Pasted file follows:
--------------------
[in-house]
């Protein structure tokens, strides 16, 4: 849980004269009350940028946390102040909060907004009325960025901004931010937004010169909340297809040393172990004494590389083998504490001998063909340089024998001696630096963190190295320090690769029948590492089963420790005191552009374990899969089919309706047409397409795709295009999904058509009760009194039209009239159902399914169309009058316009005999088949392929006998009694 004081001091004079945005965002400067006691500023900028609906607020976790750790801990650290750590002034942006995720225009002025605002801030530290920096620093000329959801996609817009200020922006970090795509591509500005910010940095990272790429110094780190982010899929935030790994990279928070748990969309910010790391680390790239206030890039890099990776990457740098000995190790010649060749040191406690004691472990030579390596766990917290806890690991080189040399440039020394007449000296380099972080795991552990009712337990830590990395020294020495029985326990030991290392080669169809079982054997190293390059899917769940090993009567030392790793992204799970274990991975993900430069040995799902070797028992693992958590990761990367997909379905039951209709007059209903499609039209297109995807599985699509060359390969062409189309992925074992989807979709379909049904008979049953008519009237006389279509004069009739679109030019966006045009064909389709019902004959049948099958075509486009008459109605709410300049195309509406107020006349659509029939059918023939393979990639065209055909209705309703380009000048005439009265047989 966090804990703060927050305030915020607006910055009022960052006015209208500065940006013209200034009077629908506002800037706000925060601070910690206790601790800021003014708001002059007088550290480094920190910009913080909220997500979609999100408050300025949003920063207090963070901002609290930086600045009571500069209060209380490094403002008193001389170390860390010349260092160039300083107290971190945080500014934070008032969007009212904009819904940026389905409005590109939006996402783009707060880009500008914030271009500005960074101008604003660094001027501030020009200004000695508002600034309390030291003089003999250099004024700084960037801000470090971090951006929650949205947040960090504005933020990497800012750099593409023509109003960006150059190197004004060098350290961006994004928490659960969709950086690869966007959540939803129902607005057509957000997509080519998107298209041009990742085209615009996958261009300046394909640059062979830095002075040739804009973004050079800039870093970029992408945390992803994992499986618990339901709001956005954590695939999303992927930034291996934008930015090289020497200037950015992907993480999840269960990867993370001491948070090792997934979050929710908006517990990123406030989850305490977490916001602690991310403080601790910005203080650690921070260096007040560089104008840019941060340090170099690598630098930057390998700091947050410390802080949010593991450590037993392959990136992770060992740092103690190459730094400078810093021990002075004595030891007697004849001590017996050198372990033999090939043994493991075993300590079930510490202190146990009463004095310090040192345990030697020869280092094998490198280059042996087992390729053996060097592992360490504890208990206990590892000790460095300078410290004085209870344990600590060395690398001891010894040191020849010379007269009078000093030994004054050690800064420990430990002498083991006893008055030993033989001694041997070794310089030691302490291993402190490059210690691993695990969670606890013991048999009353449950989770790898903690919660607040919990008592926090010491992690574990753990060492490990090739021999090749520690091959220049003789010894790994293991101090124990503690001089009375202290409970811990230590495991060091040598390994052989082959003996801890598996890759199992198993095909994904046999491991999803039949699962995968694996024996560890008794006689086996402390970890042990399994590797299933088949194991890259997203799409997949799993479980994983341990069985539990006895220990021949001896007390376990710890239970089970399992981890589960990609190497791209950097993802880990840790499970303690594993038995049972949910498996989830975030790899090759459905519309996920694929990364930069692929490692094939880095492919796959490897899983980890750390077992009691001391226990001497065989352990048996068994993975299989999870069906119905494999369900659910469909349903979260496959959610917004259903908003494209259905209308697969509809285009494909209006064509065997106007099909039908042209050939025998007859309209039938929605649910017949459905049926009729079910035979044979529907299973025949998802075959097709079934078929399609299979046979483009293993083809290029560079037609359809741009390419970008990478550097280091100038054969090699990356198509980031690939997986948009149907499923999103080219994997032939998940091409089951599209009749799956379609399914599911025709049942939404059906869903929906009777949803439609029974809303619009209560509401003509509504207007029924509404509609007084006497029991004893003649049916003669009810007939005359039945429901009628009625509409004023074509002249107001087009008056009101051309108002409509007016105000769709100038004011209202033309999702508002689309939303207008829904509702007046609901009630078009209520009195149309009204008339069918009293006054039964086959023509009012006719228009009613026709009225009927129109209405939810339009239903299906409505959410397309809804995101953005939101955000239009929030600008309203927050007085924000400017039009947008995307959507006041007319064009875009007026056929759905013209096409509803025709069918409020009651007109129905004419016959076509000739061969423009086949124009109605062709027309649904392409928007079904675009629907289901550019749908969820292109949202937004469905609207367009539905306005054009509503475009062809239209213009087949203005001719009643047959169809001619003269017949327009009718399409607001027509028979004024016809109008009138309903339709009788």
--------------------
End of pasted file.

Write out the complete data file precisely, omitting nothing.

[in-house]
């Protein structure tokens, strides 16, 4: 849980004269009350940028946390102040909060907004009325960025901004931010937004010169909340297809040393172990004494590389083998504490001998063909340089024998001696630096963190190295320090690769029948590492089963420790005191552009374990899969089919309706047409397409795709295009999904058509009760009194039209009239159902399914169309009058316009005999088949392929006998009694 004081001091004079945005965002400067006691500023900028609906607020976790750790801990650290750590002034942006995720225009002025605002801030530290920096620093000329959801996609817009200020922006970090795509591509500005910010940095990272790429110094780190982010899929935030790994990279928070748990969309910010790391680390790239206030890039890099990776990457740098000995190790010649060749040191406690004691472990030579390596766990917290806890690991080189040399440039020394007449000296380099972080795991552990009712337990830590990395020294020495029985326990030991290392080669169809079982054997190293390059899917769940090993009567030392790793992204799970274990991975993900430069040995799902070797028992693992958590990761990367997909379905039951209709007059209903499609039209297109995807599985699509060359390969062409189309992925074992989807979709379909049904008979049953008519009237006389279509004069009739679109030019966006045009064909389709019902004959049948099958075509486009008459109605709410300049195309509406107020006349659509029939059918023939393979990639065209055909209705309703380009000048005439009265047989 966090804990703060927050305030915020607006910055009022960052006015209208500065940006013209200034009077629908506002800037706000925060601070910690206790601790800021003014708001002059007088550290480094920190910009913080909220997500979609999100408050300025949003920063207090963070901002609290930086600045009571500069209060209380490094403002008193001389170390860390010349260092160039300083107290971190945080500014934070008032969007009212904009819904940026389905409005590109939006996402783009707060880009500008914030271009500005960074101008604003660094001027501030020009200004000695508002600034309390030291003089003999250099004024700084960037801000470090971090951006929650949205947040960090504005933020990497800012750099593409023509109003960006150059190197004004060098350290961006994004928490659960969709950086690869966007959540939803129902607005057509957000997509080519998107298209041009990742085209615009996958261009300046394909640059062979830095002075040739804009973004050079800039870093970029992408945390992803994992499986618990339901709001956005954590695939999303992927930034291996934008930015090289020497200037950015992907993480999840269960990867993370001491948070090792997934979050929710908006517990990123406030989850305490977490916001602690991310403080601790910005203080650690921070260096007040560089104008840019941060340090170099690598630098930057390998700091947050410390802080949010593991450590037993392959990136992770060992740092103690190459730094400078810093021990002075004595030891007697004849001590017996050198372990033999090939043994493991075993300590079930510490202190146990009463004095310090040192345990030697020869280092094998490198280059042996087992390729053996060097592992360490504890208990206990590892000790460095300078410290004085209870344990600590060395690398001891010894040191020849010379007269009078000093030994004054050690800064420990430990002498083991006893008055030993033989001694041997070794310089030691302490291993402190490059210690691993695990969670606890013991048999009353449950989770790898903690919660607040919990008592926090010491992690574990753990060492490990090739021999090749520690091959220049003789010894790994293991101090124990503690001089009375202290409970811990230590495991060091040598390994052989082959003996801890598996890759199992198993095909994904046999491991999803039949699962995968694996024996560890008794006689086996402390970890042990399994590797299933088949194991890259997203799409997949799993479980994983341990069985539990006895220990021949001896007390376990710890239970089970399992981890589960990609190497791209950097993802880990840790499970303690594993038995049972949910498996989830975030790899090759459905519309996920694929990364930069692929490692094939880095492919796959490897899983980890750390077992009691001391226990001497065989352990048996068994993975299989999870069906119905494999369900659910469909349903979260496959959610917004259903908003494209259905209308697969509809285009494909209006064509065997106007099909039908042209050939025998007859309209039938929605649910017949459905049926009729079910035979044979529907299973025949998802075959097709079934078929399609299979046979483009293993083809290029560079037609359809741009390419970008990478550097280091100038054969090699990356198509980031690939997986948009149907499923999103080219994997032939998940091409089951599209009749799956379609399914599911025709049942939404059906869903929906009777949803439609029974809303619009209560509401003509509504207007029924509404509609007084006497029991004893003649049916003669009810007939005359039945429901009628009625509409004023074509002249107001087009008056009101051309108002409509007016105000769709100038004011209202033309999702508002689309939303207008829904509702007046609901009630078009209520009195149309009204008339069918009293006054039964086959023509009012006719228009009613026709009225009927129109209405939810339009239903299906409505959410397309809804995101953005939101955000239009929030600008309203927050007085924000400017039009947008995307959507006041007319064009875009007026056929759905013209096409509803025709069918409020009651007109129905004419016959076509000739061969423009086949124009109605062709027309649904392409928007079904675009629907289901550019749908969820292109949202937004469905609207367009539905306005054009509503475009062809239209213009087949203005001719009643047959169809001619003269017949327009009718399409607001027509028979004024016809109008009138309903339709009788």